Jobby and Sarah begin their 2018 challenge with a game of Quadropolis and a game of 7 Wonders Duel…
We had a fairly quiet Sunday so Sarah and I decided to get started on our 2018 11x Best of 3 challenge. Neither of us were feeling quite up to a weighty game like Le Havre or Last Will so we plumped for Quadropolis.
Quadropolis is a game where each player is going to try and build the best city. ‘Best’ in this context is measured by what buildings are adjacent to each other. Parks want to have tower blocks and shops next to them, factories want harbours and office blocks, office blocks just want lots of other office blocks!
Each turn, a player will select a tile from a board in the middle and place it on their own board. There are some restrictions and we were playing by the expert rules which make things a little different. A player will select a pointer number from 1 to 5, for this explanation let’s say they take a ‘2’ pointer. They place this next to the central board and take the 2nd tile counting from that edge (because they chose the ‘2’ pointer). They then place that tile on the ‘2’ area of their city or on a square numbered ‘2’. Or, if the tile is an tower block or office block they can place it on top of another tile of the same type (making the building two floors high).
It’s these restrictions that make the game so interesting. As the game moves on and a player has less and less spaces available it becomes harder and harder for them to get a tile they want.
Office Blocks Versus Parks
Invariably, to get the most points a player will specialise in a couple of types of buildings. I was working on office blocks being a winning combination. These only appear in the expert version of Quadropolis. They care about having lots of them in a group and also about being really tall. Because of the layout of the tiles on the central board, I had managed to get three adjacent but I couldn’t get any to go above three stories. I had also placed a few factories next to the office blocks (they like that) and managed to get a couple of parks with tower blocks next to them (which they like). None of my tower blocks were above one storey, though, so they weren’t worth a lot of points.
I felt like I’d done ok but wasn’t too sure…
Sarah, meanwhile had got lots of parks with lots of office blocks and shops around them. Here tower blocks were all quite tall, one had been built up to four storeys! She had also liberally sprinkled public services buildings around her city (which can be worth a lot of points). A couple of those public services buildings were special ones from the expansion which counted as parks and monuments thus building upon her massive parks plan.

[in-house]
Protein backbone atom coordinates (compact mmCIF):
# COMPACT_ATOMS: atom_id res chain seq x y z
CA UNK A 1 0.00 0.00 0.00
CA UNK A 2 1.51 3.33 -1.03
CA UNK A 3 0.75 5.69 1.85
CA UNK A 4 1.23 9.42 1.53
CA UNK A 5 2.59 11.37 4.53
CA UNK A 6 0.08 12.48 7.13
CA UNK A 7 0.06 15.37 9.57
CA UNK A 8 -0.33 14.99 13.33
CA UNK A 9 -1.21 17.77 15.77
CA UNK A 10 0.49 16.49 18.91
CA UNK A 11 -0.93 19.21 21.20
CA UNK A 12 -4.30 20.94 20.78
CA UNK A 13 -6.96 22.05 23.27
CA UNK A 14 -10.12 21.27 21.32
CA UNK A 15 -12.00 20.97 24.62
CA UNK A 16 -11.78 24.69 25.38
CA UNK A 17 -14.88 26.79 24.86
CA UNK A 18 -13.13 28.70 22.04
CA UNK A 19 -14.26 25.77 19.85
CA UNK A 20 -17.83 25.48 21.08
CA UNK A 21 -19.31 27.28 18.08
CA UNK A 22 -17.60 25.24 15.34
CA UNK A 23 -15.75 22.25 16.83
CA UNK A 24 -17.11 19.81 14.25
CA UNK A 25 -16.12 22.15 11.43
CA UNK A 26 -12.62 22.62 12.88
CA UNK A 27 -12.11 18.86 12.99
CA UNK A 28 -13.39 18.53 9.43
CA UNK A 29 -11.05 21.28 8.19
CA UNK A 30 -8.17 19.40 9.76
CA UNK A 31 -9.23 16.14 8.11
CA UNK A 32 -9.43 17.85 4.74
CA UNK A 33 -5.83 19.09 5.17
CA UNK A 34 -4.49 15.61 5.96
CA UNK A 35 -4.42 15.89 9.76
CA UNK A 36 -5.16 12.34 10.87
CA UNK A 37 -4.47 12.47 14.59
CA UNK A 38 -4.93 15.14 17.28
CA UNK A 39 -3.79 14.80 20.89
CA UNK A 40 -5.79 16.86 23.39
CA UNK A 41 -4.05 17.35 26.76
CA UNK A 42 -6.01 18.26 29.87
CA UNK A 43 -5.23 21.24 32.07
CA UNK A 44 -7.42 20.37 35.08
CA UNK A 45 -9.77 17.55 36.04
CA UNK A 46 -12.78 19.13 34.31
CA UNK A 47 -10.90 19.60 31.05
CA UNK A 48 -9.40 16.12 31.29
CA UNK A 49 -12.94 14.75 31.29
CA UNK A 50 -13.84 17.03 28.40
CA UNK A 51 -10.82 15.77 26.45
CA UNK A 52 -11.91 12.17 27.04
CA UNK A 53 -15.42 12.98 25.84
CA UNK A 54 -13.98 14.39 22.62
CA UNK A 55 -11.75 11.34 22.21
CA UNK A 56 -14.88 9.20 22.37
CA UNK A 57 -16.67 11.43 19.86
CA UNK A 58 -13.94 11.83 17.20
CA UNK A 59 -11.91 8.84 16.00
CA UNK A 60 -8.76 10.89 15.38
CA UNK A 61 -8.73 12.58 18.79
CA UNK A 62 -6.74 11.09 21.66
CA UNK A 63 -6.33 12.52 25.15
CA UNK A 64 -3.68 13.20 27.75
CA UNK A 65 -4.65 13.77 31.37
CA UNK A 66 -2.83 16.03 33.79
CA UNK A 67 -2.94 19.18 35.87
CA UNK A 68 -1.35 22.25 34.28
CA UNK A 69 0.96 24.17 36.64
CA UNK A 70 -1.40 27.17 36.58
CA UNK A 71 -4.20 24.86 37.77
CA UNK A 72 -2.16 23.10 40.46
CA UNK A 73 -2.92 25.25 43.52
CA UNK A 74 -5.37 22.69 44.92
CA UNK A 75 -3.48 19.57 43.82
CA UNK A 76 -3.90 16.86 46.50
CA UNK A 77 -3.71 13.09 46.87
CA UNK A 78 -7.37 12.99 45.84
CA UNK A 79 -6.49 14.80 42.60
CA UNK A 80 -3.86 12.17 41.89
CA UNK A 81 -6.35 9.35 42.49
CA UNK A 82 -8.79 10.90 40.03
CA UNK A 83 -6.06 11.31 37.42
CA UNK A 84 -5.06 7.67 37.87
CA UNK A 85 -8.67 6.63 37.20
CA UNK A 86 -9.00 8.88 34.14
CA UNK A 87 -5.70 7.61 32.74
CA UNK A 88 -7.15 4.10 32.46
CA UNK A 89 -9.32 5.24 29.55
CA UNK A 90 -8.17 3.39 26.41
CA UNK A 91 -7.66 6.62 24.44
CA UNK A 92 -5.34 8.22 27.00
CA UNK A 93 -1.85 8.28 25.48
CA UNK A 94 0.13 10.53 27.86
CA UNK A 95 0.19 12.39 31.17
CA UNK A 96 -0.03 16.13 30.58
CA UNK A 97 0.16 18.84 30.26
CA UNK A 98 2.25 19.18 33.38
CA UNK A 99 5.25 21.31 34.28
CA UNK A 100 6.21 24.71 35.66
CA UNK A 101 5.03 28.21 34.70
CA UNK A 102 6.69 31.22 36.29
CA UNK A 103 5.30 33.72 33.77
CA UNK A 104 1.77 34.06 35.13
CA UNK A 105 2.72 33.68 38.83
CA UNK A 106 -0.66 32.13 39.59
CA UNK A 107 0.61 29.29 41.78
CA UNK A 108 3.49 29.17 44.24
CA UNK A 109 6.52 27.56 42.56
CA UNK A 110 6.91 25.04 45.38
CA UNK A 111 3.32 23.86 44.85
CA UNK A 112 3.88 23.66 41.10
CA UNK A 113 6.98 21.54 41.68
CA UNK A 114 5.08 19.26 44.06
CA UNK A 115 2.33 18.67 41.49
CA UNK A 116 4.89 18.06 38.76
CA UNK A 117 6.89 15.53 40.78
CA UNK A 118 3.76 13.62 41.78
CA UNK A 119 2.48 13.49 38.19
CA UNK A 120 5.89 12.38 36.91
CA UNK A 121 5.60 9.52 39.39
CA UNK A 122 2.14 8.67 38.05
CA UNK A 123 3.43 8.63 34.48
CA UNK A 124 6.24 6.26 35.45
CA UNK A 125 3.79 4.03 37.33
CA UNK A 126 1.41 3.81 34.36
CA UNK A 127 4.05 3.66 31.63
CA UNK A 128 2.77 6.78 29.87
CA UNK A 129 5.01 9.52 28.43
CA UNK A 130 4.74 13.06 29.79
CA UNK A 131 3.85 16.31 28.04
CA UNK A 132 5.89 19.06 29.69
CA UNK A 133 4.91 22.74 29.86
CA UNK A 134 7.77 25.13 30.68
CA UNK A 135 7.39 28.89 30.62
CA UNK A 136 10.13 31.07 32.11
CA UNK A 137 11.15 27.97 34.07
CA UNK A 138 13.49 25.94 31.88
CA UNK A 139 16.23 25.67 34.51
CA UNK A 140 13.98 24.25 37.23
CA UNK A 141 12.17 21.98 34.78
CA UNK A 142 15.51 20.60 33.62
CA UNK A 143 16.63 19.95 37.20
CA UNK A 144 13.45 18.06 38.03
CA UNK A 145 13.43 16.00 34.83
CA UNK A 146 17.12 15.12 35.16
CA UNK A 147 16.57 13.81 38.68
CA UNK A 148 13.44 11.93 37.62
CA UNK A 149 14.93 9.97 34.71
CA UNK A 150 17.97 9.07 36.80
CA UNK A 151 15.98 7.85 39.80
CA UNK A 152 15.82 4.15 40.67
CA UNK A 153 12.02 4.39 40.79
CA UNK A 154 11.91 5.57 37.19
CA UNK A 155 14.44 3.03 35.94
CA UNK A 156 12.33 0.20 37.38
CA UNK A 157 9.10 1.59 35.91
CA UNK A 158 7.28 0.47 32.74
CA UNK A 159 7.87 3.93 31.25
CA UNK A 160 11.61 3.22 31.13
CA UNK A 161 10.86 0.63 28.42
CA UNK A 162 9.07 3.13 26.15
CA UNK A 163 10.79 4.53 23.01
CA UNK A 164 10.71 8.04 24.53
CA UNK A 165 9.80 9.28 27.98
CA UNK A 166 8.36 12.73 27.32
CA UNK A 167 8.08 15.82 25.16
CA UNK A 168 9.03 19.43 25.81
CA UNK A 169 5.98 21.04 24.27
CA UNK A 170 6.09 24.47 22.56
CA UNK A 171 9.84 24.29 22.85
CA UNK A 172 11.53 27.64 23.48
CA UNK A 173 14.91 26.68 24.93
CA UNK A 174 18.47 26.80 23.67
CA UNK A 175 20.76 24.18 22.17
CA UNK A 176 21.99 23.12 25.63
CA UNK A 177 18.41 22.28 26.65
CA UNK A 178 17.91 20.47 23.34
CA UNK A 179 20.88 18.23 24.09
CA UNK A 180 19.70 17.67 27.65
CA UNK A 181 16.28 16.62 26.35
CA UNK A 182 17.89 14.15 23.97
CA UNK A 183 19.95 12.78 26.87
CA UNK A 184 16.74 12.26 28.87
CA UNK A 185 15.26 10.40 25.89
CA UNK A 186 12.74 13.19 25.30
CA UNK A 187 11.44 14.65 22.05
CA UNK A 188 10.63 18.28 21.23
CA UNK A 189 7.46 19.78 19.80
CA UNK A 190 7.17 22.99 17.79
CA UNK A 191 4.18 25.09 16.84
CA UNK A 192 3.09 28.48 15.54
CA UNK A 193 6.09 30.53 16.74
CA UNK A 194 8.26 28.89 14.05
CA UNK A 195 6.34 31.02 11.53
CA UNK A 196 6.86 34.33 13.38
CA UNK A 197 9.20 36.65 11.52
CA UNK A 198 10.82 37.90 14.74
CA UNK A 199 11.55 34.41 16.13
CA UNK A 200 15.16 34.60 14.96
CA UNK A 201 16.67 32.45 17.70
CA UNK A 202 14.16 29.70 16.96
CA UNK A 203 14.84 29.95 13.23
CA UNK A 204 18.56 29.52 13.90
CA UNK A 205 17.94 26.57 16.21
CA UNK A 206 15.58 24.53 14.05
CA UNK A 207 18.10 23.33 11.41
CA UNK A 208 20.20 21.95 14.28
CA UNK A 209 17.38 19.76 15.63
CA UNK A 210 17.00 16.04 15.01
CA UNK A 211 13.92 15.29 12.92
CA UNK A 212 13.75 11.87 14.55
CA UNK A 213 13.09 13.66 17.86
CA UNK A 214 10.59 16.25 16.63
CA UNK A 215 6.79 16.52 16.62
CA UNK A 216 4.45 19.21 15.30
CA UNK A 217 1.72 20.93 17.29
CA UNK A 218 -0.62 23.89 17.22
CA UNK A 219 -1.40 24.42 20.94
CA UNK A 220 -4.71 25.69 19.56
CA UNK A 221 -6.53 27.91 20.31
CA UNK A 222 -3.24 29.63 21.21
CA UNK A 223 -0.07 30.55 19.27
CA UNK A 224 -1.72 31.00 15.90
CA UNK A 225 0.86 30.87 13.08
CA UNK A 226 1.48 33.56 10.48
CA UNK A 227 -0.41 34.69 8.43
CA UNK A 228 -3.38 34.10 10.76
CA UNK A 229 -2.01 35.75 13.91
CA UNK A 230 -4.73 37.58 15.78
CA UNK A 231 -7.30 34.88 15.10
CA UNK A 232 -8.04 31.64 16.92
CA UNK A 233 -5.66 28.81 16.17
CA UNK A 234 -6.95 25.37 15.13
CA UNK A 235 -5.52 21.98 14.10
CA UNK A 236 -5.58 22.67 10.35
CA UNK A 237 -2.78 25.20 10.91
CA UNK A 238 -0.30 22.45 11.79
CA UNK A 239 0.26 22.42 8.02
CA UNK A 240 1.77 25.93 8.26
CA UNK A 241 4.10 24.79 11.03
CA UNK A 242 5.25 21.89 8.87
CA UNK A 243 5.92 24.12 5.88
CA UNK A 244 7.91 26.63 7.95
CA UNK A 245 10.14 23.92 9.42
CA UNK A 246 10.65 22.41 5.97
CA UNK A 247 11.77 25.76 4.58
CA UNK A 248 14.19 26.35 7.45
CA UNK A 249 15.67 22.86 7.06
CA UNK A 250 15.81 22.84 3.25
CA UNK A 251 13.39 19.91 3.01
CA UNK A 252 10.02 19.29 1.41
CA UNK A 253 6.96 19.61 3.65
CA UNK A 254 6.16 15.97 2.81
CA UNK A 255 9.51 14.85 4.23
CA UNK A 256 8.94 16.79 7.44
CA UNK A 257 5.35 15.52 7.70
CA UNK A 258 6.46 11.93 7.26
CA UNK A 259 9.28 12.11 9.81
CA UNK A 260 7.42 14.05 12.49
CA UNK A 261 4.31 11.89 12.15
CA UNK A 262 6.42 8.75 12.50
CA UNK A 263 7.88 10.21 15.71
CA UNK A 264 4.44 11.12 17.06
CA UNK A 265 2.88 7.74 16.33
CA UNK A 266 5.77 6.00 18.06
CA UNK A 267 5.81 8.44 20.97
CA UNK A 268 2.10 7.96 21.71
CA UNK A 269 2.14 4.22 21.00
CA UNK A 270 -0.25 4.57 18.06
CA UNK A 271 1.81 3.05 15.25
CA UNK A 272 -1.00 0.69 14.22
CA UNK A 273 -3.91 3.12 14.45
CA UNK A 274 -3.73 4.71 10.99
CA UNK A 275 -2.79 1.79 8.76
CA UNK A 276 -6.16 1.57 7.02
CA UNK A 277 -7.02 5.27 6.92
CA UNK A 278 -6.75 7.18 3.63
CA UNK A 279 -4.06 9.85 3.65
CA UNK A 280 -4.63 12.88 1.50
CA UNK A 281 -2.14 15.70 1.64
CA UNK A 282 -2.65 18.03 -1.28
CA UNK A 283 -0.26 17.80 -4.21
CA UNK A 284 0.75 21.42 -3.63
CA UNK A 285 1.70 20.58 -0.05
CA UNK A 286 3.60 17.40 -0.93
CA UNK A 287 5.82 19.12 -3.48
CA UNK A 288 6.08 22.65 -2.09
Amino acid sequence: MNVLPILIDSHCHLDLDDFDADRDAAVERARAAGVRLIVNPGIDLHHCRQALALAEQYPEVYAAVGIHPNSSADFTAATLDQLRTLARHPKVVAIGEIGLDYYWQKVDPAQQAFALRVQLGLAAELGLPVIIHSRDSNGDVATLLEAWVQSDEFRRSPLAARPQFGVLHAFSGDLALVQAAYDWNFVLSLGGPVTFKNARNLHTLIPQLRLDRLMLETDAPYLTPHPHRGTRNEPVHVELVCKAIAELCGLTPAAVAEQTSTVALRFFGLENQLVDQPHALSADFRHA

When we totted up the scores Sarah had completely trashed me, scoring nearly 100 points to my 75. First game of the challenge to Sarah, then!
What a Wonderful Game
With that crushing defeat out of the way I suggested we play another of our challenge games. This time we set up 7 Wonders Duel.
This is the two player only version of the rather awesome 7 Wonders. It’s a game about drafting cards to build up a civilisation. In this version the cards are laid out in a funky, overlapping pattern with some face up and some face down. As the face up cards are removed and reveal face down cards underneath they are then turned face up and become available.
Some of these cards will provide resources so that bigger value cards can be taken. Some cards just provide points. Some cards have science symbols on them – if a player gets six different symbols they win instantly as their civilisation is far more advanced than the opponent’s. Finally, some cards provide military power and push a marker towards the opponent in a vicious tug of war. Get the military marker onto the final space nearest your opponent and they lose instantly as you sack their city.
There are also Wonder cards. Each player has eight but only seven can be built in a game (7 Wonders, see?). These provide big bonuses, lots of points and sometimes even extra turns.
This game is brutal. Far more brutal than its multiplayer predecessor. Whatever helps you will hinder your opponent. Since cards can only be taken if they haven’t got a card overlapping on top of them, it is possible to force your opponent to have to use certain cards.
Very early in our game I managed to pretty much fix my resources so I could build anything. Two of my wonders helped with this – one that provided raw materials and one that provided manufactured materials. With these built I could then build my other wonders and pretty much any card I wanted.
Sarah was having to buy resources a lot. This becomes more expensive if your opponent produces those resources. I had a good collection of the cards that produced resources so this was getting very expensive for Sarah. She was having to alternate between throwing cards away for money and then spending that money to actually buy the resources to build cards.
I rubbed salt in the wound by picking up the Economy progress token. This meant that when Sarah had to pay for resources she had to give me the money (not the bank). I’m feel confident that this is what lead to me winning the game. The game went to scoring (no science or military victory) and I had far more points than Sarah; 97 to me versus 65 to Sarah.
With both of us having suffered a crushing defeat we decided to call it a day there.
Scores So Far
So with two games played that brings us to one game each to Sarah and me. No matches won yet, though.
If this is any indication of what is to come then we are in for a well fought challenge this year! 🙂